Five minutes is all it takes to help cap Missouri payday loans at 36%

April 1, 2010 | By | 1 Reply More

As I indicated here, Missouri is considering a 36% rate cap for payday loans.   Currently, payday lenders often charge 400% and 500% interest on such loans that are financially devastating to the poor and the working poor (Missouri’s 9% “usury” cap does not apply to payday loans).

Bill 2116 is now pending before The House Committee on Financial Institutions, which is chaired by Republican State Representative Mike Cunningham. This important bill will not get a hearing unless Mr. Cunningham decides to grant a hearing, at his discretion.  This single bill, HB 2116, “combines two bills filed by Representative Mary Still in January into one bill dealing with both annual percentage rates (APR) caps and restrictions of nursing homes offering payday services to employees.”payday-ii

Here’s how you can help. Please consider writing to Mr. Cunningham today, requesting him to hold a hearing regarding Bill 2116, to consider capping Missouri payday loans at 36% interest. Your letter can be two sentences, or you can spell out your reasons in more detail.

Mr. Cunningham can be reached at . His snail mail address is:

Representative Mike Cunningham
201 West Capitol Avenue, Room 411-2
Jefferson City MO 65101
Office Phone: 573-751-3819
Fax: 573-526-1888

Even a small number of emails, faxes or letters will make a big difference.  If you want to be part of a citizens’ movement cap interest rates of payday loans at 36%, please take a moment to write to Mr. Cunningham.  I can’t emphasize enough that your single email, fax or letter could be the difference between this bill getting a hearing, or nothing being done.

As for the detailed reasons for imposing a rate cap, see my earlier post on the proposed legislation. I have also inserted (below) a letter written by John Campbell (an attorney with whom I work).  Thank you so very much for considering this. Please do consider sending me a copy of any emails you send to Mr. Cunningham.

[Letter from John Campbell to Mr. Cunningham]

Representative Cunningham:

I am writing to request that the House Committee on Financial Institutions grant a hearing on Bill 2116, a bill to limit the interest rate on payday loans to 36%.

I have extensive personal experience with payday loans.  I am an attorney, and I spend much of my time representing consumers.  In the course of my practice, I have talked with dozens of payday loan borrowers.  Their stories are remarkably similar.  Payday loan borrowers are generally low wage earners with high school degrees or less, and they are typically in desperate situations when they go to a payday lender.  In my experience, payday loans lead to create a debt cycle that is difficult for most borrowers to escape.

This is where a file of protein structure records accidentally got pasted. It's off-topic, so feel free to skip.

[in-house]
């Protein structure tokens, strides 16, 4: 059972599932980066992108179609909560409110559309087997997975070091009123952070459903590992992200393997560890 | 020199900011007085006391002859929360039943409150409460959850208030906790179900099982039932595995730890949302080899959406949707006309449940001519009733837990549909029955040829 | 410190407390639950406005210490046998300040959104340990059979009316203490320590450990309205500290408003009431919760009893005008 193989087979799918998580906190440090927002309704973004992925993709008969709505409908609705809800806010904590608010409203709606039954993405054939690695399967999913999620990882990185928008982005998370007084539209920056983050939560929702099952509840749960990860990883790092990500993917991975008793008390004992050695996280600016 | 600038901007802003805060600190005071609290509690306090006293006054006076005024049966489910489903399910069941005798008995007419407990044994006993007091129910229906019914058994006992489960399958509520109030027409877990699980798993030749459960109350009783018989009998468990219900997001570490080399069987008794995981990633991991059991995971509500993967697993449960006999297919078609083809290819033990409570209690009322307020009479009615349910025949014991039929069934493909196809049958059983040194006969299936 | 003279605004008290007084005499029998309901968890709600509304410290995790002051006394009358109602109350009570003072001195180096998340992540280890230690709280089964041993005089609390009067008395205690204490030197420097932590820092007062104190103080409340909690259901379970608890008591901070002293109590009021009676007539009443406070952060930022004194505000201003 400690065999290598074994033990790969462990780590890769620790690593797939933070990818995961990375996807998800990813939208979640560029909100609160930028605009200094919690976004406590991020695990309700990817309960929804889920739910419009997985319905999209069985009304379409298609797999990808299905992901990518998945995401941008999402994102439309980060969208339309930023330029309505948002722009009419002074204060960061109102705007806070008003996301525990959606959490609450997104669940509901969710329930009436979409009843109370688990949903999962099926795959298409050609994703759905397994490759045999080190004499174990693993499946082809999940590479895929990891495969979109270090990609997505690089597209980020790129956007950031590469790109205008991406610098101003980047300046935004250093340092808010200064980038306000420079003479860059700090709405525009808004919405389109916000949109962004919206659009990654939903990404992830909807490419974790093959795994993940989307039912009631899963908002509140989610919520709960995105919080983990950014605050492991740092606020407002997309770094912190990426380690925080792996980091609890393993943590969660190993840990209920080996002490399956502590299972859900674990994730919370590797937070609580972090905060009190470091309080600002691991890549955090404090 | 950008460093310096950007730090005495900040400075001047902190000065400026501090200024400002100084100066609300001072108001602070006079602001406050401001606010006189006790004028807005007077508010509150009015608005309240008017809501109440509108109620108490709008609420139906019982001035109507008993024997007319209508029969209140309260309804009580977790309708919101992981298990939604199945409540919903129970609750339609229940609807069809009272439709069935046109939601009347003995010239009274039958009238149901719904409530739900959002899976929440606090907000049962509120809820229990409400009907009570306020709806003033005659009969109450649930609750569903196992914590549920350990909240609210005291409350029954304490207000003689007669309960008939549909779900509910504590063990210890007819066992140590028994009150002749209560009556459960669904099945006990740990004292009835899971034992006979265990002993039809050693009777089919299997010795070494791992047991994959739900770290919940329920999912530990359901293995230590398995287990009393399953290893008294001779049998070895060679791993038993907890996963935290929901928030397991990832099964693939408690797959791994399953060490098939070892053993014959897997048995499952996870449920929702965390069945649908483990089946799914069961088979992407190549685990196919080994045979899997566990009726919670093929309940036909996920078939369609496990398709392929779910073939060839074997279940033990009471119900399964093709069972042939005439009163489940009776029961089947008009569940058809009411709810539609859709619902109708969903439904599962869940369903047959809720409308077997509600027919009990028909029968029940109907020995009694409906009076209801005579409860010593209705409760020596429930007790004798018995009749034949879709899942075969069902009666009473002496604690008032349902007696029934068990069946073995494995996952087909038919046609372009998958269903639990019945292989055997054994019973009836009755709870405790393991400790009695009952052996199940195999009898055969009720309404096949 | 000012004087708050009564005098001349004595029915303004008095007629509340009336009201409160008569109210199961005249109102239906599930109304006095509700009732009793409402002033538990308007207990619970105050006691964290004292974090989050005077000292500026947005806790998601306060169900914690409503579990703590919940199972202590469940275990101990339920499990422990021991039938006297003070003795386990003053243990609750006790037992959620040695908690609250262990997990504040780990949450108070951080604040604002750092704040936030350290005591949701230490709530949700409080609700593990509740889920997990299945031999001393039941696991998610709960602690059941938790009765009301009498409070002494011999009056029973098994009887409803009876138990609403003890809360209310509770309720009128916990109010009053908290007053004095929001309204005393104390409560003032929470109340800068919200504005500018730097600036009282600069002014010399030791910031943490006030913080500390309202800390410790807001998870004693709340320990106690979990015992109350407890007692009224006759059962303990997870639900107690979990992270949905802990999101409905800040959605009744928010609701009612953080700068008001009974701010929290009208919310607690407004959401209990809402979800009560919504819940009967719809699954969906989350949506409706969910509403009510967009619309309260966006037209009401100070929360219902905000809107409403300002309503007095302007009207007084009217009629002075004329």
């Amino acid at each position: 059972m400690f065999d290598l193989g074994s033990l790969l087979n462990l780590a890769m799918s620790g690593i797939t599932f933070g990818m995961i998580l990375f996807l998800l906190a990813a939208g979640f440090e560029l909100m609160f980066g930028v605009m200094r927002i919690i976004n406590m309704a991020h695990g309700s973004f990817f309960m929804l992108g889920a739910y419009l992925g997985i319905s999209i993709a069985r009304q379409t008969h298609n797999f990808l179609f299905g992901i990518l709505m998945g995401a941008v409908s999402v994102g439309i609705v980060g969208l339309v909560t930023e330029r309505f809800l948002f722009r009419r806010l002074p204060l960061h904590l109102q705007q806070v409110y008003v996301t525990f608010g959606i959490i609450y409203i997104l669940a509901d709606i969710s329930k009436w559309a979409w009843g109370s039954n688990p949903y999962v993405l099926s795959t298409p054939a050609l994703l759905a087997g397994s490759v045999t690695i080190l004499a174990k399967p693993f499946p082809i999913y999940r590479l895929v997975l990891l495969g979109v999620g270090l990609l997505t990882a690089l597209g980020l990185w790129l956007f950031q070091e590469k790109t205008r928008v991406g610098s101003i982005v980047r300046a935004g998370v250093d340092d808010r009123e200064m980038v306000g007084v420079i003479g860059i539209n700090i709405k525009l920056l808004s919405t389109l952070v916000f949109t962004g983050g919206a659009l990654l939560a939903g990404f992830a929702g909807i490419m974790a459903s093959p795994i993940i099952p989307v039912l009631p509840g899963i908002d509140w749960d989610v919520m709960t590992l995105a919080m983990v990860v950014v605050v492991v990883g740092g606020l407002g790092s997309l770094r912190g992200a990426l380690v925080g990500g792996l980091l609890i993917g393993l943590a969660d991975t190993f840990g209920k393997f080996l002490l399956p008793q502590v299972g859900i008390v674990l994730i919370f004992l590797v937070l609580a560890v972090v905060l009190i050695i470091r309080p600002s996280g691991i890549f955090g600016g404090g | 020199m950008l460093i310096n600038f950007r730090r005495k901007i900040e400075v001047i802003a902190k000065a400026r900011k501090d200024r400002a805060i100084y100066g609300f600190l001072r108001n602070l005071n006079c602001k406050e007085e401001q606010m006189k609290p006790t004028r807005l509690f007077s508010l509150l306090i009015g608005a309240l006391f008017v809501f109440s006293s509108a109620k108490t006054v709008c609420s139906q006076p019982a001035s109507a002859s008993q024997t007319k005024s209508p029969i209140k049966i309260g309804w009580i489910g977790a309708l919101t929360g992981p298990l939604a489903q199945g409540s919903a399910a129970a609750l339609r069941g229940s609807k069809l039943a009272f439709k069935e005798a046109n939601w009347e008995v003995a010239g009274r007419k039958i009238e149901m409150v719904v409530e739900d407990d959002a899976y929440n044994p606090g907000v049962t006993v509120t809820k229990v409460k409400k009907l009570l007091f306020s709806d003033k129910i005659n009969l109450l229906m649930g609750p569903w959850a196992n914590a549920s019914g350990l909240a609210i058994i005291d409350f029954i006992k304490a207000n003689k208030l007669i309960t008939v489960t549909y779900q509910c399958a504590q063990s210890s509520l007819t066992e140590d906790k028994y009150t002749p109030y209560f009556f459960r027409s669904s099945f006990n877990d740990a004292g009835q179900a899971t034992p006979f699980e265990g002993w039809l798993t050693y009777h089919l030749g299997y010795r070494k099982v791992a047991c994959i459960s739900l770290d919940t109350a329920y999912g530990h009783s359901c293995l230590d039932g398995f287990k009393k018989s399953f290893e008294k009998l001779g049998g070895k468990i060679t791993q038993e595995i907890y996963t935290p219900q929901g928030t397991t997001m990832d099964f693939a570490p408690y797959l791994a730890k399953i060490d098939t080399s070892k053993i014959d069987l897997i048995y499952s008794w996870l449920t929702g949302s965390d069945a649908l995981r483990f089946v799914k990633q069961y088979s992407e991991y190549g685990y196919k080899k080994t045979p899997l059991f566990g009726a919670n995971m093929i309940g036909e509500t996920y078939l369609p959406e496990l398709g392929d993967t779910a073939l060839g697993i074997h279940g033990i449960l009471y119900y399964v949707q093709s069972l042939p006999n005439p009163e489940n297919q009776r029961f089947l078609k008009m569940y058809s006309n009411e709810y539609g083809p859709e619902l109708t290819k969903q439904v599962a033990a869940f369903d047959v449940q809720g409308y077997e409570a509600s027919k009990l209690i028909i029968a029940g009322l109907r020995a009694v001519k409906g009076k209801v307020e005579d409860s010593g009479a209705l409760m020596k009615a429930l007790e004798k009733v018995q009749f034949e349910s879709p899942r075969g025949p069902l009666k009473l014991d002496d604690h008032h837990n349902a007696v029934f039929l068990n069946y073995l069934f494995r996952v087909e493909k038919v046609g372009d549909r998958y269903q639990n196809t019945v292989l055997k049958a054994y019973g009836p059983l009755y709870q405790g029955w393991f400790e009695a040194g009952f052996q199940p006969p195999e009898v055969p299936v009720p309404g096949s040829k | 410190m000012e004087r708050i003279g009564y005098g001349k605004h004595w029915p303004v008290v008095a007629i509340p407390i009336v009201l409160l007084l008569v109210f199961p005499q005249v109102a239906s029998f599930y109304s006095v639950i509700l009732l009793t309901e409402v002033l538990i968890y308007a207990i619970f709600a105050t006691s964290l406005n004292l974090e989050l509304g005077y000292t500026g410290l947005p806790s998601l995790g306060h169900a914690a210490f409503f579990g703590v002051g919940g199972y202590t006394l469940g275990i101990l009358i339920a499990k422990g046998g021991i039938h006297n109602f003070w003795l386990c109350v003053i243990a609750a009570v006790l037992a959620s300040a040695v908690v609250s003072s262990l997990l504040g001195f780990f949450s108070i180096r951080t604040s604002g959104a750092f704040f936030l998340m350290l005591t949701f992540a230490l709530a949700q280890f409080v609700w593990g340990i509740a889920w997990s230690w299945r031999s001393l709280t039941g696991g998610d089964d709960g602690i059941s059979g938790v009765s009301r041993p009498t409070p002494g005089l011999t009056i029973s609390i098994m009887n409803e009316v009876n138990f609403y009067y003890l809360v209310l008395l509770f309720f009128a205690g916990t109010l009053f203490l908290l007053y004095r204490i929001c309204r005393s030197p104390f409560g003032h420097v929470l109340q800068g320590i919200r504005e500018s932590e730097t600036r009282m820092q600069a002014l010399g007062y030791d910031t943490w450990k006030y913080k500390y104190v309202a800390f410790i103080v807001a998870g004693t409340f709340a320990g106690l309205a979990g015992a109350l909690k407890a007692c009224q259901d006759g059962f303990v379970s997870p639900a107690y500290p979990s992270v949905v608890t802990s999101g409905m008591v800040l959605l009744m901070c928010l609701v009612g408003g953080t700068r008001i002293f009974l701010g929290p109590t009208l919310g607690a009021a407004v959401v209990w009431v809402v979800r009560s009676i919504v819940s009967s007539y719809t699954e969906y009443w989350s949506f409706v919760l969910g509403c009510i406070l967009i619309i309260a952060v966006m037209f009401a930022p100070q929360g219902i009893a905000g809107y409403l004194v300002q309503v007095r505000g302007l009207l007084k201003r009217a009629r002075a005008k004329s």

Let me point out first that I have existing claims against payday lenders, and it is not in my best financial interest to reduce payday lending profits.  It will make it less likely they can pay what may be, in many cases, substantial claims.  However, my financial interest aside, it is my moral and economic conviction that payday loans are bad for individuals, for other businesses, and for our economy as a whole.  I share this to tell you that my position is not one of convenience, but one that has been forged over the course of dealing with payday borrowers and investigating the payday loan industry.

The going interest rate for Quik Cash, the largest payday lender in Missouri, is 521%.  This interest rate, coupled with the payday loan process, leads to long term debts.  Although this is the opposite of what payday lenders routinely advertise (their commercials suggest payday loans are short term solutions for emergencies), my examination of their business practices has revealed otherwise.  Payday lenders in Missouri routinely loan up to 80% of a person’s concurrent income.  In other words, if someone earns $500 in a two week period, the lender will loan up to $400.  This means that at 521% interest, the borrower will owe about $480 in two weeks, when the loan comes due.  To secure the payment, the payday lender requires the borrower write a post-dated check good for their next payday.

Such a loan is often made despite knowledge that the borrower is broke, or has a negative balance in their checking account, at the time the loan is made.  No lender reasonably expects that the borrower will be able to pay in excess of 90% of his or her income when the loans come due.  In reality, the payday loan is modeled on the fact that the borrower will not pay in full.  Instead, the borrower is encouraged to renew the loan. He pays the interest, and perhaps a minimal amount in principal.  Two weeks later, he will still owe almost all of his bi-weekly income. The cycle should end when the maximum number of renewals is met according to Missouri law, but it does not. Payday lenders have crafted a loophole.  When renewals are not available, the borrower is asked to bring in his or her entire paycheck.  They “pay the loan off” and then the lender makes a new loan, the same day, for the amount they already owed.  In this way, the interest is paid over and over, but the debt doesn’t go down.

If a person ever does fall behind, the interest runs, and the debt grows quickly.  I have personally seen high interest loans result in bankruptcies, additional payday loans, and absolute desperation. Payday lenders routinely sue their customers.